RM: What were the other Indians' names here?


CL: Weed.


RM: How did they get their name?


CL: I don't know. John Weed, Mutt Weed, Jeff Weed, Joe Weed - they were brothers. Mamie and Anna Weed were the sisters.


RM: Were they Paiutes?


CL: Yes.


RM: Were they here when you were little?


CL: Yes. They were my relatives through my mother.


RM: Are any of them here now?


CL: No. The last one - Mutt Weed - died in '70, I think - or '71 or '72. Weed's brothers didn't have any children, but his sisters had some children.


RM: And their children didn't stay here?


CL: No. The other kids are in California, I think. Irene . • •


RM: What Indian people are here now?


CL: The Sharpes, and Rosie Weed, Arnold Beck's . . . she came from the Beck family. Steve Brown, from the Lee family, and myself and my kids and [my sister] Alice Jim. My [other] sisters are not here because they're working in town.


RM: Well, what do you think about the change that's happened in Pahrump?


CL: Oh, didn't like it.


RM: You don't like it?


CL: [chuckles] I don't like too many people here. [laughs]


RM: how would you rather see it, here?


CL: I like it the way it was before. Nobody was living here. There are a lot of people destroying the mesquite beans and everything now; that's what I don't like - and leveling the ground up above. I'd like to see it the way it was.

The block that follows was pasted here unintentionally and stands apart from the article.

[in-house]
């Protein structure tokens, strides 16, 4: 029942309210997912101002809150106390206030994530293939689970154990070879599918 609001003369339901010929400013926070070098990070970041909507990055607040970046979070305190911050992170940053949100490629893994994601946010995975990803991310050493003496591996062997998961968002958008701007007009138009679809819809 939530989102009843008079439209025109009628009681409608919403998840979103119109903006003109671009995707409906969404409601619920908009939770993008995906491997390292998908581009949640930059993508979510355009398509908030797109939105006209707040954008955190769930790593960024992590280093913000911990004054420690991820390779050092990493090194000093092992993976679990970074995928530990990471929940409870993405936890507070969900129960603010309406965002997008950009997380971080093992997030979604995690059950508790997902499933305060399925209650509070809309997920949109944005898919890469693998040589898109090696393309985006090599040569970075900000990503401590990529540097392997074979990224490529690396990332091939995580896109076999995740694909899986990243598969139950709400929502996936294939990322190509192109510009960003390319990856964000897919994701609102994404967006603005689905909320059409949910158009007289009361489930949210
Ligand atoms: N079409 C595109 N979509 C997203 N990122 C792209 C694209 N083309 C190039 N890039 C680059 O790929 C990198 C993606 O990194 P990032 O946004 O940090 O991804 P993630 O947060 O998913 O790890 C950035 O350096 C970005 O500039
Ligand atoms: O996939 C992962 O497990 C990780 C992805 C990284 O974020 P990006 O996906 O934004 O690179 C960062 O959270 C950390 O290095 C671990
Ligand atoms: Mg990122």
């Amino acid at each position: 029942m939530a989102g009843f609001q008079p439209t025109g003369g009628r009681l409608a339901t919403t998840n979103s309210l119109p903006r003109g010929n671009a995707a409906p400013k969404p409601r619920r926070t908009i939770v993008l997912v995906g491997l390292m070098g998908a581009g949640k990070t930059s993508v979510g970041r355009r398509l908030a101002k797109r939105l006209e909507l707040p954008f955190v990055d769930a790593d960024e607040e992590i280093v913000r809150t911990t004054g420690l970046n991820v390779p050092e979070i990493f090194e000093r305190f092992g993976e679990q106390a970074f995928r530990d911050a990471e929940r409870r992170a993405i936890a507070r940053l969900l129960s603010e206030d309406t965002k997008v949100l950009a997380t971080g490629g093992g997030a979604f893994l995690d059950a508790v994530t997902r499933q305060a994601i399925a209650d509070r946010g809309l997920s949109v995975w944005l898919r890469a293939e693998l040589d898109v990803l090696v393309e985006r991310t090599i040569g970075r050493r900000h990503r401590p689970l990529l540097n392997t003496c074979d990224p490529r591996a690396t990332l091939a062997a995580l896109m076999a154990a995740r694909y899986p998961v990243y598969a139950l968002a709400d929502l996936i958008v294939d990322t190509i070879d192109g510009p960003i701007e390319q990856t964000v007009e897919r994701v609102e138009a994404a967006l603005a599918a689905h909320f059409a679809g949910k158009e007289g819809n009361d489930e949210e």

RM: Do you still use the Indian foods here?


CL: Yes, some. In the springtime I get the princess plume.


RM: What does it look like?


ChL: It's a yellow plant with a long, yellow flower.


RM: And what do you do with it?


CL: You pick the leaves and boil them like spinach. They call it Indian cabbage, though. That's the way I used to hear it from Mama.


ChL: Or Indian spinach.


CL: Yes, it looked like spinach to me, but . .


RM: What other Indians foods do you use, now?


CL: I don't [use than, but] I could get mesquite beans. Also we could eat pine nuts.


RM: Do you do any hunting or anything?


CL: No. It's against the law now; you can't hunt, you know, and all that. I could get it any time I wanted to, [before]. [chuckles] It was the Indian food before, and they still could make than, but the law . . . You can't do this, can't do this.


RM: Do the Indian people in Pahrump Valley get together and visit or have social gatherings or anything?


CL: No, but sometimes I go visit the Becks. Oh, the Sacketts live here, too - Mary Sackett. She lives next to the Richard Arnolds. There are other Indians here now, too. Eileen Brandt lives up at the north end; she's a granddaughter of Bob Lee. An elder man is living with them up

there, too. He's the caretaker sometimes when she goes someplace; Bert Nicholson. He's really old, too.


RM: Is he Indian?


CL: Yes, he's Indian


RM: Where do the Indians here get their health care? Do they have to go up to Schurz?


ChL: [The hospital at] Schurz was closed down, practically, [in the] Carter administration.


CL: They closed that Stewart Indian School, too.


RM: Did the Indian people here in Pahrump own much land here?




ChL: The Indian owned it before the whites ever came, so he didn't figure he had to own any. It was the whites who owned something - would buy something that's already owned.


RM: Yes. It's already mine; yes.


ChL: It's already mine, you see.